Roll & Bank Estimation Using GPS/INS and Suspension Deflections
Type of Degreethesis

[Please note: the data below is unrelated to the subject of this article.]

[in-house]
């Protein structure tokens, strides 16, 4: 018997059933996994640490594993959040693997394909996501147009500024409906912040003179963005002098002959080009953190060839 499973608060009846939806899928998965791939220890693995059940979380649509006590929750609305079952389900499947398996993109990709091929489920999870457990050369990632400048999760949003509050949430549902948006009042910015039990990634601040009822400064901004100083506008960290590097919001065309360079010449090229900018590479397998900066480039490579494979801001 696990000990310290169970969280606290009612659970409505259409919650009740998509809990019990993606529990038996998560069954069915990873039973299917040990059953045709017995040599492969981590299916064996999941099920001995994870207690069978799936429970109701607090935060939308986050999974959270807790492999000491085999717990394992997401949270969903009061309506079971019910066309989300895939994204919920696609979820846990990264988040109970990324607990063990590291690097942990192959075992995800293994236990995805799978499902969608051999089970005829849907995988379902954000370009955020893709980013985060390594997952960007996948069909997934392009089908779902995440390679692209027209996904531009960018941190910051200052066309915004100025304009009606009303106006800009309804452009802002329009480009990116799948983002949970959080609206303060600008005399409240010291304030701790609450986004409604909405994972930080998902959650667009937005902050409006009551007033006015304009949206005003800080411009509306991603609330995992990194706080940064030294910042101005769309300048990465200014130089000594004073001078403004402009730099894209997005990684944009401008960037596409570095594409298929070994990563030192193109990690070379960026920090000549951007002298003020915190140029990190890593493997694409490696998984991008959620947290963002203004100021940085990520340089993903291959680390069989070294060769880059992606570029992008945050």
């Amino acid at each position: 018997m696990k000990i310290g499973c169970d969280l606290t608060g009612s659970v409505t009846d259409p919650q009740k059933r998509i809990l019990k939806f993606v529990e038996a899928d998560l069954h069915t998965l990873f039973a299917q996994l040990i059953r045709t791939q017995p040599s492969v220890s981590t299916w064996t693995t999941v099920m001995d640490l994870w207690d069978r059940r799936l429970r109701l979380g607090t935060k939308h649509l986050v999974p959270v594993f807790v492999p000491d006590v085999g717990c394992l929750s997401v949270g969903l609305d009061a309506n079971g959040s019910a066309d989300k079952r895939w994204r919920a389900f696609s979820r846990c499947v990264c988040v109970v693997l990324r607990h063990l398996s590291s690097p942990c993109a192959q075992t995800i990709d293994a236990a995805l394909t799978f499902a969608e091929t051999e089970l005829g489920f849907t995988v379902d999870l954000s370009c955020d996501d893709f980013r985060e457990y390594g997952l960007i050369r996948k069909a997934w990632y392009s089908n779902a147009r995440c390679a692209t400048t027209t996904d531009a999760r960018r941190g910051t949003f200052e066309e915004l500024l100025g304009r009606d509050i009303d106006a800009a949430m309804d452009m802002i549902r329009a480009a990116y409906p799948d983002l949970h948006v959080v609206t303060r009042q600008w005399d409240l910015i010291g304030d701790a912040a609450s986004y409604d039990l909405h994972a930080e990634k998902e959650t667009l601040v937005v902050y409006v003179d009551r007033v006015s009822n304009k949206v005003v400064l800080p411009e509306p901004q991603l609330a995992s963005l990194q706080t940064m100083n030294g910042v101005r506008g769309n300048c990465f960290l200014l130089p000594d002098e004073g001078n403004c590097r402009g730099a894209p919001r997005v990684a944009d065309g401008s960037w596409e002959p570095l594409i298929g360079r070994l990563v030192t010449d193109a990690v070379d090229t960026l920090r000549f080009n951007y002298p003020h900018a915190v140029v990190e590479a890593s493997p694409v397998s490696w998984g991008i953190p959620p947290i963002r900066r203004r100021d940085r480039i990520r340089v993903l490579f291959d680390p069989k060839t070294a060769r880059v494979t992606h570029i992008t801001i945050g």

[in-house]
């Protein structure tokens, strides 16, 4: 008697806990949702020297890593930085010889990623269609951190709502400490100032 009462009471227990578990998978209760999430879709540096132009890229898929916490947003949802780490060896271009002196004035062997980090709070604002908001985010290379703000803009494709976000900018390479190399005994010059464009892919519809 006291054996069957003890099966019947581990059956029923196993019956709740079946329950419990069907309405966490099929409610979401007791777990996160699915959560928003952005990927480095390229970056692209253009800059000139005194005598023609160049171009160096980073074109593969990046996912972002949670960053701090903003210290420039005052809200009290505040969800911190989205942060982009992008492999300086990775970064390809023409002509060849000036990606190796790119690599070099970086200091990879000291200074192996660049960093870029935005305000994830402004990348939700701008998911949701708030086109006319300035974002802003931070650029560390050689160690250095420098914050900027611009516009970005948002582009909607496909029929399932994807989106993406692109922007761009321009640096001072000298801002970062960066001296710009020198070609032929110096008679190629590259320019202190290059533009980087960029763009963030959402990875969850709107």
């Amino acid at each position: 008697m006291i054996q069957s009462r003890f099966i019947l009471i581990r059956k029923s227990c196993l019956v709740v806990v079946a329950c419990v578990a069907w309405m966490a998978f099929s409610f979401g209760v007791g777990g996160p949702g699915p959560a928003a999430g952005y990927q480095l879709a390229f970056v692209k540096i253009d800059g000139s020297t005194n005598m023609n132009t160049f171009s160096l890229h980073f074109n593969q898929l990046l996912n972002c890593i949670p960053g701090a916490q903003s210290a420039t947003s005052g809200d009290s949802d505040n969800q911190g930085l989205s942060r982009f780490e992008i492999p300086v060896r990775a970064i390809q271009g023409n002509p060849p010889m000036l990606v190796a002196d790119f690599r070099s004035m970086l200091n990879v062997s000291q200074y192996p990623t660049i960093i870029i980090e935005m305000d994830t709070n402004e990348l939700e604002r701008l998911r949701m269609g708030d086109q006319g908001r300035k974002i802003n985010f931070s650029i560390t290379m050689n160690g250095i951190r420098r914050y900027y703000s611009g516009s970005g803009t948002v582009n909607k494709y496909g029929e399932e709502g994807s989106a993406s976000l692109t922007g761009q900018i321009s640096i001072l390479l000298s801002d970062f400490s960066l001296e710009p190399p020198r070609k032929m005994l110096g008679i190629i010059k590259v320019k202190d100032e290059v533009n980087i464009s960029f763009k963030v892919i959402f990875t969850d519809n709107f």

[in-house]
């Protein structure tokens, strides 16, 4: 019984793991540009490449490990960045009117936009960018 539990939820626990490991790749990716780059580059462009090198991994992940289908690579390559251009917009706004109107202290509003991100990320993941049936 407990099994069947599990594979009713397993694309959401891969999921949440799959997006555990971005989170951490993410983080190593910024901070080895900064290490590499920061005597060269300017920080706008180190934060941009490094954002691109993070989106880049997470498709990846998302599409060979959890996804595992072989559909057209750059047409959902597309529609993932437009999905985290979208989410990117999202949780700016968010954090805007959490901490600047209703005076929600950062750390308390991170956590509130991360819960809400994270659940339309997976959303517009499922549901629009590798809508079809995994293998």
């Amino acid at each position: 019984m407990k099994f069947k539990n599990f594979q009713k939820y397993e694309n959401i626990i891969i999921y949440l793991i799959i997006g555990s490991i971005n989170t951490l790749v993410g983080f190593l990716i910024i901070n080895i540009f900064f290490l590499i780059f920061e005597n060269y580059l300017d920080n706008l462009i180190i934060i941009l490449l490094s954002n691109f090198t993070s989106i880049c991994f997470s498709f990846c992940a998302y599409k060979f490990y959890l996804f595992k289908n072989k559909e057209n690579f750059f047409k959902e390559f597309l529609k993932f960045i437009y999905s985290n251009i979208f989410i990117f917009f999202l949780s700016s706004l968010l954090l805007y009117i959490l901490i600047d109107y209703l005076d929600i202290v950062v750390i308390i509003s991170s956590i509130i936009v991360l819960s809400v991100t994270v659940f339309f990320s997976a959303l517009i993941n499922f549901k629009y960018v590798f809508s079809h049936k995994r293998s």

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This thesis presents three methods that provide and estimate of road bank by decoupling the vehicle roll due to dynamics and roll due road bank. Suspension deflection measurements were used to provide a measurement of the relative roll between the vehicle body frame and the axle frame, or between the sprung mass and the unsprung mass respectively. A method of scaling the suspension deflection measurements to vertical wheel motion was explored. A deflection scaling parameter was found by both a dynamics based method and a suspension geometry based method. The parameter was determined to effectively scale the suspension deflection measurements with minimum error variances over varying vehicle speeds. The relative roll measurement was then incorporated into three different estimation architectures. A vehicle model based Kalman filter (KF) observer and two kinematic navigation model based extended Kalman filters (EKF) were developed. The first EKF used a cascaded approach to incorporate the relative roll measurement. The EKF second, a coupled approach, augmented the state vector with a state for the road bank. The road bank was modeled as a time varying disturbance and a measurement update for the relative roll measurement was developed. All the estimators were used to decouple the vehicle roll due to dynamics and the roll due to bank. Each algorithm was tested in simulation with data from CarSim 6, a vehicle dynamic modeling software package. The estimators were then tested on the Prowler ATV experimental platform at the National Center for Asphalt Technology (NCAT). The KF vehicle model based estimator correctly estimated the road bank under low dynamics in simulation but was susceptible to vehicle model uncertainties and nonlinearities. Both the cascaded and coupled approach performed well for both simulation and experimental data. The EKFs correctly estimated the road crown and banked turns of the NCAT Oval track. The coupled EKF displayed the added benefit of filtering the noise on the bank estimate. Between the three estimation approaches the coupled kinematic based EKF approach was determined to be the best method. The vehicle model based approach proved to be very sensitive to the vehicle model. Small deviations in the model led to large bank errors and poor performance under high dynamics. Both of the kinematic based approaches performed well across all ranges of dynamics and road bank disturbances. However, the coupled approach filtered the noise on the bank estimate which was determined to be advantageous.